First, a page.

The 37th spot fell to Chad Finchum, whose composite bodied #40 MBM Motorsports Toyota caught fire on the backstretch during the yellow at the end of Stage 1. Brake issues were the officially-listed cause of his retirement. Bean rounded out the group, completing 73 laps in the Gosselin car before citing a vibration.

*This marked the first last-place finish for both Bilicki and the #45 in an XFINITY Series race at Iowa.
*Bilicki is the first XFINITY Series driver to finish last at Iowa because of engine trouble.

40) #45-Josh Bilicki / 2 laps / engine
39) #93-Stephen Leicht / 36 laps / electrical
38) #89-Morgan Shepherd / 46 laps / brakes
37) #40-Chad Finchum / 56 laps / brakes
36) #92-Dexter Bean / 73 laps / vibration

1st) RSS Racing (10)
2nd) JP Motorsports (2)
3rd) B.J. McLeod Motorsports, Fury Race Cars LLC, Jeremy Clements Racing, JGL Racing, Mike Harmon Racing, Roush-Fenway Racing, SS-Green Light Racing (1)

1st) Chevrolet (14)
2nd) Ford (3)
3rd) Toyota (2)


TRUCKS: Pocono sees Bayley Currey’s first NASCAR last-place finish

PHOTO: @BayleyCurrey
Bayley Currey picked up the 1st last-place finish of his NASCAR Camping World Truck Series career in Saturday’s Gander Outdoors 150 at the Pocono Raceway when his #63 G-Style Transportation / Cedar Peaks Chevrolet fell out with engine trouble after he completed 3 of 60 laps.

The finish came in Currey’s 12th series start. In the Truck Series last-place rankings, it’s the 21st for the #63, the 125th because of engine trouble, and the 357th for Chevrolet. Across NASCAR’s top three series, it’s the 38th for the #63, th 1,059th for engine trouble, and the 1,615th for Chevrolet.

Currey is, in a modern sense, a grassroots driver. According to Dustin Albino’s feature on Frontstretch.com, Currey is a college student who transferred from Texas State University (near his hometown of Driftwood, Texas) to the University of North Carolina, Charlotte, where he’s continued pursuing his degree in mechanical engineering. The transfer also allowed him to find work at local race shops, helping out at Rick Ware Racing. Through networking among other small teams, Currey landed a Truck Series ride with Beaver Motorsports, and at Martinsville on October 28, finished under power in 25th. His next time out at Phoenix, Currey finished a strong 10th, the first-ever top-ten finish for Copp Motorsports.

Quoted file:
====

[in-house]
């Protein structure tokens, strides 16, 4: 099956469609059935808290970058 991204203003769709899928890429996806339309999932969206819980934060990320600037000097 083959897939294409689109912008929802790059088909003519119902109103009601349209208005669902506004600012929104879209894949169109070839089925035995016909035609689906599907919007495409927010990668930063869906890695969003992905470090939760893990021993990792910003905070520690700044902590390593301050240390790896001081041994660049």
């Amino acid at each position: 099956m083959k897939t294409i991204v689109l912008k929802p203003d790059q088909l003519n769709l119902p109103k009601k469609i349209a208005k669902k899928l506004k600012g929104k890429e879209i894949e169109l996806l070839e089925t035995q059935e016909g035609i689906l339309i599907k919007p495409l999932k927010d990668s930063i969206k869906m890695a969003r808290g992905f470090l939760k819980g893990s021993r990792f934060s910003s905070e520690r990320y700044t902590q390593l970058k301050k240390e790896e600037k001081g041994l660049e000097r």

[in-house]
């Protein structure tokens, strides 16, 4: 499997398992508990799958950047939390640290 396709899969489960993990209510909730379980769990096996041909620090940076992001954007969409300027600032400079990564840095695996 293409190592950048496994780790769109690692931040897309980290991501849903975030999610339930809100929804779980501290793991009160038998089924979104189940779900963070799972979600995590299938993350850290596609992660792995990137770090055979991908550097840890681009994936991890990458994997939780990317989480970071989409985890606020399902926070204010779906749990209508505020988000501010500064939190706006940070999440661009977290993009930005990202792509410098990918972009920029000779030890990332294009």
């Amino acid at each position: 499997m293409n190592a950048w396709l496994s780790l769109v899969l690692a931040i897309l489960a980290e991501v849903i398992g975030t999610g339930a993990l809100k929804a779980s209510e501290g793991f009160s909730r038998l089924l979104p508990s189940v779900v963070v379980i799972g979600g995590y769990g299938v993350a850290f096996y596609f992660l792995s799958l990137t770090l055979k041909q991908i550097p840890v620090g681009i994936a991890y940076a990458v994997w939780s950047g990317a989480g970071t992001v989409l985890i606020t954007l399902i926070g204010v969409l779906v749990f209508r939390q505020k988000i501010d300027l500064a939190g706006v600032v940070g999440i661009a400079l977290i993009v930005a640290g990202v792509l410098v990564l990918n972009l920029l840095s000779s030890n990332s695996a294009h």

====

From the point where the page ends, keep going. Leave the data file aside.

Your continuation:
Contrary to what I reported here at Loudon, Currey’s XFINITY Series debut did not come last week at Loudon. He took his first green flag in the series at his home track in Texas back in April, driving for B.J. McLeod. Once again, he impressed, rallying from 39th on the grid to finish 22nd, the seventh-best finish ever recorded by McLeod’s #8 team. It’s for this reason that, after Brandon Hightower unexpectedly left JP Motorsports in New Hampshire, Currey would climb behind the wheel of the #55 Toyota, where he again brought the car home in one piece, finishing 29th.

Currey’s part-time effort in the Truck Series has continued this year. Most of his starts have come with Copp Motorsports, with a handful of runs in Mike Mittler’s #63 Chevrolet. Pocono would mark Currey’s third start for Mittler’s team, and his first since a 30th-place showing at Kentucky earlier this month. The entry list indicated returning sponsorship from G-Style Transportation and Cedar Peaks, which backed Kyle Strickler’s strong run for Mittler at Eldora. In place of the white truck that Strickler ran on the dirt, the right-front heavily damaged in a wreck near the end of the race, Currey would drive a black truck with red accents. Photos of the truck by Sam Laughlin of “2018 Cautions” showed few sponsor decals except for a large Fr8Auctions.com logo on the rear “TV Panel.”

Of the 32 trucks entered, Currey ranked 26th of the 30 who practiced in the lone practice session, then held serve to time in 27th – the last truck to make it on speed – at an average of 157.577mph (57.115 seconds).